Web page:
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Thursday, March 31, 2011

Assisted Suicide: No Assistance Wanted

I do not want to die. This sentiment hardly makes me unusual. What does make me different is I have a legitimate worry. I worry someone will decide to kill me. I do not think someone will kill me maliciously, for spite, or hate. I worry someone will kill me with kindness in their heart. I am not paranoid. I know more than a few other people with a disability that have the same worry. Like it or not, people with a disability are not valued. Our lives are deemed tragic. Social expectations are limited at best. No one expects us to have a job, be a parent, or live a vibrant life. No, our role is to get well. For me, that means I should spend all my time thinking about walking. I should go from doctor to doctor to make this happen, subject myself to experimental stem cell treatment. If I did this I would be lauded as courageous. I consider efforts for cure to spinal cord injury an abject waste of my time. I can happily leave that quest to medical researchers. Instead, I rail against social prejudice and the stigma that clings to disability 20 years after the ADA supposedly made me equal to my bipedal peers. Of one thing I am sure, in daily life and in particular a hospital setting I am very far from equal.

I have been preoccupied with end of life issues since I read an article by Neil Shapiro in the Monterey Herald entitled “Right to Die Gives Dignity to the Disabled” (3/21/11). What strikes me as remarkable is the universal social support people with disabilities receive if they express a desire to die. Why is help to die given so willingly when social supports that are needed to live a full and equal life with a disability despised. Do not doubt me on this. Think for yourself. Read about draconian budget cuts sweeping the nation that adversely affects people with disabilities. Better yet talk to a parent of a child with a severe disability. They can regale you with horror stories about how they have to fight tooth and nail for the most basic support. Talk to a person with a disability who has no job or health insurance and as a result cannot afford a good wheelchair or cushion to prevent a pressure sore from developing.

Many disability studies scholars have explained why people with a disability are not valued. They argue knowledge is socially situated and has inherent logic to its members. Identities are socially constructed and fit into the aforementioned socially constructed knowledge. Certain bodies, disabled bodies (my body) are excluded from dominant social ideologies. The disabled body is inherently flawed. The person with a disability must be in pain, physical or mental. The person with a disability must be unhappy with his or her flawed body. The person with a disability has thus lost their dignity. The person with a disability has lost control and independence. This, for Americans, is a fate worse than death. So it makes sense to put the poor bastards out of their misery? Ah, no it does not. What the above reasoning utterly fails to consider is why. Why are people with disabilities shut off from routine social interaction? Instead of addressing this vexing question we have people like Neil Shapiro who out of the kindness of his hearts wants to help people with a disability die. He also thinks Dr. Kevorkian was a “quirky Michigan doctor”. Shapiro wrote:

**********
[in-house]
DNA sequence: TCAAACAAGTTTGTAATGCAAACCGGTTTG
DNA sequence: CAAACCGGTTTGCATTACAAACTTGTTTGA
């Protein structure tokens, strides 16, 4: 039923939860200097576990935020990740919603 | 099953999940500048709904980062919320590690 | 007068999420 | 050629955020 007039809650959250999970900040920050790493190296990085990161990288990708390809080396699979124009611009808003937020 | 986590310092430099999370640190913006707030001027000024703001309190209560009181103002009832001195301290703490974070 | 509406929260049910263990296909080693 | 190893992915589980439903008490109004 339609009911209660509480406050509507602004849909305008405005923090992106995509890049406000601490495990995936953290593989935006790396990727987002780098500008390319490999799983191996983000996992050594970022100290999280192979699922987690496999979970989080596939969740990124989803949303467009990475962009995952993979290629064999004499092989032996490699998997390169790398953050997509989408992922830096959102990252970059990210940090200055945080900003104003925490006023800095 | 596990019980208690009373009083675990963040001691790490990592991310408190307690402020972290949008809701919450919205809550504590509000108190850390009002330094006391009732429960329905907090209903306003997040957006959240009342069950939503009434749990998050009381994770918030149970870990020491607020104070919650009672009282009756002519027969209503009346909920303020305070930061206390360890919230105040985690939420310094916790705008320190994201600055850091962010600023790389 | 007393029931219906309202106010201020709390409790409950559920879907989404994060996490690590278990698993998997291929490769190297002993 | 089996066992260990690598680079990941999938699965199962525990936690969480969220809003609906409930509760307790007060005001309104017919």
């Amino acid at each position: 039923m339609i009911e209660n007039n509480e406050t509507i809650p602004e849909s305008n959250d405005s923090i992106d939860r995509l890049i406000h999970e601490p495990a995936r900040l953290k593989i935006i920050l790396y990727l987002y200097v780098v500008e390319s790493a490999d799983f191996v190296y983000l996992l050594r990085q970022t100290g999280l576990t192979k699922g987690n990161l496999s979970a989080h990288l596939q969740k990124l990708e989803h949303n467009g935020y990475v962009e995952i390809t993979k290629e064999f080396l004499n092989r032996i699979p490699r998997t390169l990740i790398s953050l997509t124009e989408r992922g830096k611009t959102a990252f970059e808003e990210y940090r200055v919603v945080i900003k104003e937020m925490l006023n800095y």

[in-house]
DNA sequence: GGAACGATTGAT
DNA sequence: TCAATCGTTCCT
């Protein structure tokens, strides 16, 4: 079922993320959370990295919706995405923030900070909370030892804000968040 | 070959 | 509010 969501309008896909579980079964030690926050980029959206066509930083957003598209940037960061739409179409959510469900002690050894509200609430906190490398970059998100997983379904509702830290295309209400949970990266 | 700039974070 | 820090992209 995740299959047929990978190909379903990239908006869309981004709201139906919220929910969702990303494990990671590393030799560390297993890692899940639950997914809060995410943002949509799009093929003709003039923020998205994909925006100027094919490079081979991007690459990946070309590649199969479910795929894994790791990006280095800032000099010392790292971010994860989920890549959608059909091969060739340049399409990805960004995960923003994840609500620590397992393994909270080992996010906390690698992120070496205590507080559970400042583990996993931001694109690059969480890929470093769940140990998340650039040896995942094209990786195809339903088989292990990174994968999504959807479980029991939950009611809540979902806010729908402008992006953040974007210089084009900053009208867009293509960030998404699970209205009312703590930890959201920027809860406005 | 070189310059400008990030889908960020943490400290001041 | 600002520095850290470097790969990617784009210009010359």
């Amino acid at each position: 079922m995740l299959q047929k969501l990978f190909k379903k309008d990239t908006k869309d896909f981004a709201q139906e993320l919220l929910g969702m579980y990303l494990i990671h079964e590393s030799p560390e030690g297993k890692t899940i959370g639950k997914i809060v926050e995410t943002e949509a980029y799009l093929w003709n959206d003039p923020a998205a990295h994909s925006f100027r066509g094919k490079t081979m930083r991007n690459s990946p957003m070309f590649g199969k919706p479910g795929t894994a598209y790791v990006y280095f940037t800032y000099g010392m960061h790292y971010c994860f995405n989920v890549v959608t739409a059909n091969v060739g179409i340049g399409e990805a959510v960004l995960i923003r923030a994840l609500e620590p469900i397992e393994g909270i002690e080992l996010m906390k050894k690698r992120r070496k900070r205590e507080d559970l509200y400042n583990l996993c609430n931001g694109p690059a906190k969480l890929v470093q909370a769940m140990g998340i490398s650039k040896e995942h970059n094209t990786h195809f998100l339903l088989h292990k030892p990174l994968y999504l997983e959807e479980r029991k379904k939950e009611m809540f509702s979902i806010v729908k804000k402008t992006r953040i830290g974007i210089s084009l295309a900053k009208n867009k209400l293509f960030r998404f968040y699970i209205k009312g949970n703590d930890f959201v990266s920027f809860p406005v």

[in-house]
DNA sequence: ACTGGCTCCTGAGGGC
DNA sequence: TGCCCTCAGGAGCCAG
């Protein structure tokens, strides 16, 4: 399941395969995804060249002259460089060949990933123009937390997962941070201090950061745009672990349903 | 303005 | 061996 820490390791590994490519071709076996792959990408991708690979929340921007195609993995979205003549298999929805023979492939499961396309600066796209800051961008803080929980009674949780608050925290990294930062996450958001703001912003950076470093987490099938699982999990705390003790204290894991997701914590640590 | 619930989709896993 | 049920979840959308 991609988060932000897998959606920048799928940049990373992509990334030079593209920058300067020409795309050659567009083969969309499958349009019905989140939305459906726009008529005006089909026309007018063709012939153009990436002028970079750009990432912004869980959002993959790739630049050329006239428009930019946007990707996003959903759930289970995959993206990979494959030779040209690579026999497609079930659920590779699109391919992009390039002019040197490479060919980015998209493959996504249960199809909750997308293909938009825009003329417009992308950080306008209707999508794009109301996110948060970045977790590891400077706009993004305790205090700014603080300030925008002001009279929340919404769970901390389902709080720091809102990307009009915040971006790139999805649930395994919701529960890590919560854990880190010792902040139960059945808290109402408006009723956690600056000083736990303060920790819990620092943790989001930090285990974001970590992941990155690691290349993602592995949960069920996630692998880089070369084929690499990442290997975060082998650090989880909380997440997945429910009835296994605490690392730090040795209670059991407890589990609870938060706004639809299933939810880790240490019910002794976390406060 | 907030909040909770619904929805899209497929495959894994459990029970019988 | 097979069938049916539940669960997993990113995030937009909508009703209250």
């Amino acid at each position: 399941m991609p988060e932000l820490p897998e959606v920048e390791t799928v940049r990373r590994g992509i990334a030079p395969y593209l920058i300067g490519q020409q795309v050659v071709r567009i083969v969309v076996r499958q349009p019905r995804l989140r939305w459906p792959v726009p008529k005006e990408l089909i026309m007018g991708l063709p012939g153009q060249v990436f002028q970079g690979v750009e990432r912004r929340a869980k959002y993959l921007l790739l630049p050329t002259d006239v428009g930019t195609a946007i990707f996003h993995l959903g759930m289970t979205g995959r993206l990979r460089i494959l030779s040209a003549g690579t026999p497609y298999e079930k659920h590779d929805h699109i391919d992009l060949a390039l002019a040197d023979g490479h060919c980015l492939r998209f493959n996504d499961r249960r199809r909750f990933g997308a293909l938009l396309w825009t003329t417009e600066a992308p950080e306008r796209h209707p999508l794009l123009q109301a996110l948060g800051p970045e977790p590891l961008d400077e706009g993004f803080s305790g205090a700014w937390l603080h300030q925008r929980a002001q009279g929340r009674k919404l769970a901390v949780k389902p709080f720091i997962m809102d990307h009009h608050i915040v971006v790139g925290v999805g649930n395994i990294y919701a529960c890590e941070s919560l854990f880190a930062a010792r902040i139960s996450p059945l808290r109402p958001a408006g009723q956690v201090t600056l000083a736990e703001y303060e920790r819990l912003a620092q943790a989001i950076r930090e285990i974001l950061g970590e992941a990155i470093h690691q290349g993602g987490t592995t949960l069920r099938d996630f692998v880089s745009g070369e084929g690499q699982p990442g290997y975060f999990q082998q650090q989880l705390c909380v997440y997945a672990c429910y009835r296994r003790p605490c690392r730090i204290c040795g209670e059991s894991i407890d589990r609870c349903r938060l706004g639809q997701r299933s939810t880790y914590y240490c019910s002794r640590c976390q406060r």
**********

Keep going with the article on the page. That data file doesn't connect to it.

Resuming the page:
“It seems to me that the right to decide that one has suffered enough, that whatever joy remains in life is outweighed by that suffering and that it is time to die, is one of the most fundamental of human and civil rights. Why should one's neighbors be able to dictate that one should not be able to terminate one's unbearable pain? But unless we follow Oregon and Washington, we may never have this right.
There is a great irony in all of this. Those who are not incapacitated are physically able to commit suicide, and need no assistance. Those who require, but are routinely denied, that assistance are the disabled. We spend billions of dollars making sure that they have the same right as the rest of us to shop, visit the beach and the like, but we deny them the right to die with dignity. Go figure.”

Where do I begin? If it were up to my neighbors as Shapiro puts it, I would have been denied an education. I would not be able to get on a bus or plane. I would not have a job or be father. We people with a disability had to fight for these fundamental rights. Even though we people with a disability are supposedly equal I have never felt that way—ever. The idea of equality for people with a disability is illusive at best. As for the billions of dollars spent on access, which Shapiro seems to resent, has saved countless lives, mine included. But just because we spend money on access and inclusion does not mean we value the people who are supposedly equal and included. When it comes to disability rights, as a society we merely pay lip service to these inherent civil rights most take for granted. We do not in reality accept the presence of people with a disability. If we did I would not be forced to enter the back of so many buildings or have to call ahead to ask about access on a regular basis. Simply put, the disabled body remains unwanted and is perceived as defective. Worse yet, the disabled body is costly. Hospitals remain grossly inaccessible. Efforts to be inclusive are often ignored or belittled. The message society sends is not subtle. There is a word that comes to mind—oppression. Add in an illness, social isolation, dependence upon others and the logical leap to thinking my life is not worth living is dangerously short. Thus it is ever so easy to write one wants to control the way we die and the circumstances surrounding death. This desire is understandable but in my estimation dangerous for people with a disability. We need to take a much closer examination of the pros and cons to assisted suicide. When we do sentiments such as those expressed by Shapiro will be deemed not only dangerous but simply wrong.